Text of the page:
Amidst acute housing shortages, public policy demands that use be made of derelict land. In one case that illustrated the point, a tribunal modified a restrictive covenant to enable residential development of a former sports club.
The club had been closed for almost 20 years. Its pavilion had been demolished and its grounds were overgrown and empty. A developer had purchased the site with a view to construction of 130 dwellings, including two blocks of flats. Given the scarcity of new homes in the area, it had every prospect of obtaining planning permission for the scheme.
Standing in the way, however, was a restrictive covenant dating back to 1956 which required that the land only be used as a sports ground or for construction of detached private residences. The developer applied to discharge or modify the covenant but faced resistance from local residents who feared that the project would lead to loss of privacy and harm the ambience of spaciousness in the surrounding housing estate, which dated back more than 200 years and was substantially comprised of detached homes worth seven-figure sums.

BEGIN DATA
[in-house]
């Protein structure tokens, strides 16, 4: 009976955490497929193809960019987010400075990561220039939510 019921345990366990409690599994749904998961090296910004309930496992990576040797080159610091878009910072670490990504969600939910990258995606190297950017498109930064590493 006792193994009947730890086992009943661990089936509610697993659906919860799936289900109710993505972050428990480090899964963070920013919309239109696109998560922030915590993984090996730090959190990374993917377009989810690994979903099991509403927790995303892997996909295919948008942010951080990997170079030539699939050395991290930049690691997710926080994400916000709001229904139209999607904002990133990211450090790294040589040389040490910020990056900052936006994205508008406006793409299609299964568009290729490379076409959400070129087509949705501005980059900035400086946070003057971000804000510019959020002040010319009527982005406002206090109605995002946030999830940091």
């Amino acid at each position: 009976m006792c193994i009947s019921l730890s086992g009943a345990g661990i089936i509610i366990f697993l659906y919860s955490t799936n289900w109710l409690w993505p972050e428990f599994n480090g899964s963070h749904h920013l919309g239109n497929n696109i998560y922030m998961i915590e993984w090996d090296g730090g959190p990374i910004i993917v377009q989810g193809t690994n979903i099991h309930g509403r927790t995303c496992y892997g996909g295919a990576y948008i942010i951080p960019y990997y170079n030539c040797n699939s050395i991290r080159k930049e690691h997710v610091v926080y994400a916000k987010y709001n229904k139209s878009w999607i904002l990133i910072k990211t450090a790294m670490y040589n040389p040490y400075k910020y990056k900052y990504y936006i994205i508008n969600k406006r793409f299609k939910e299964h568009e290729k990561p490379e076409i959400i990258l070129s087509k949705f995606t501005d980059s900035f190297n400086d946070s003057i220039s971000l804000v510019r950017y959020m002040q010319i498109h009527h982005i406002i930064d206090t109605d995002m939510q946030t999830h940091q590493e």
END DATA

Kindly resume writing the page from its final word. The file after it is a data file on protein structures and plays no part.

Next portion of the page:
Ruling on the dispute, the Upper Tribunal (UT) found that it was very unlikely that planning permission would be granted for a development solely comprised of detached homes. There was also no prospect of the land being returned to use as a sports ground. If the covenant remained in place in its original form, the likelihood was that the land would remain derelict and incapable of use.
In refusing to discharge the covenant, the UT found that the requirement that only detached homes be built on the land was not anachronistic or obsolete and brought real benefits to the objectors. However, it ruled that the covenant should be modified to enable the proposed development to proceed, subject to planning permission. The detailed amendments were designed to meet the objectors’ concerns as far as possible, but also to afford the developer reasonable flexibility in carrying out its proposals.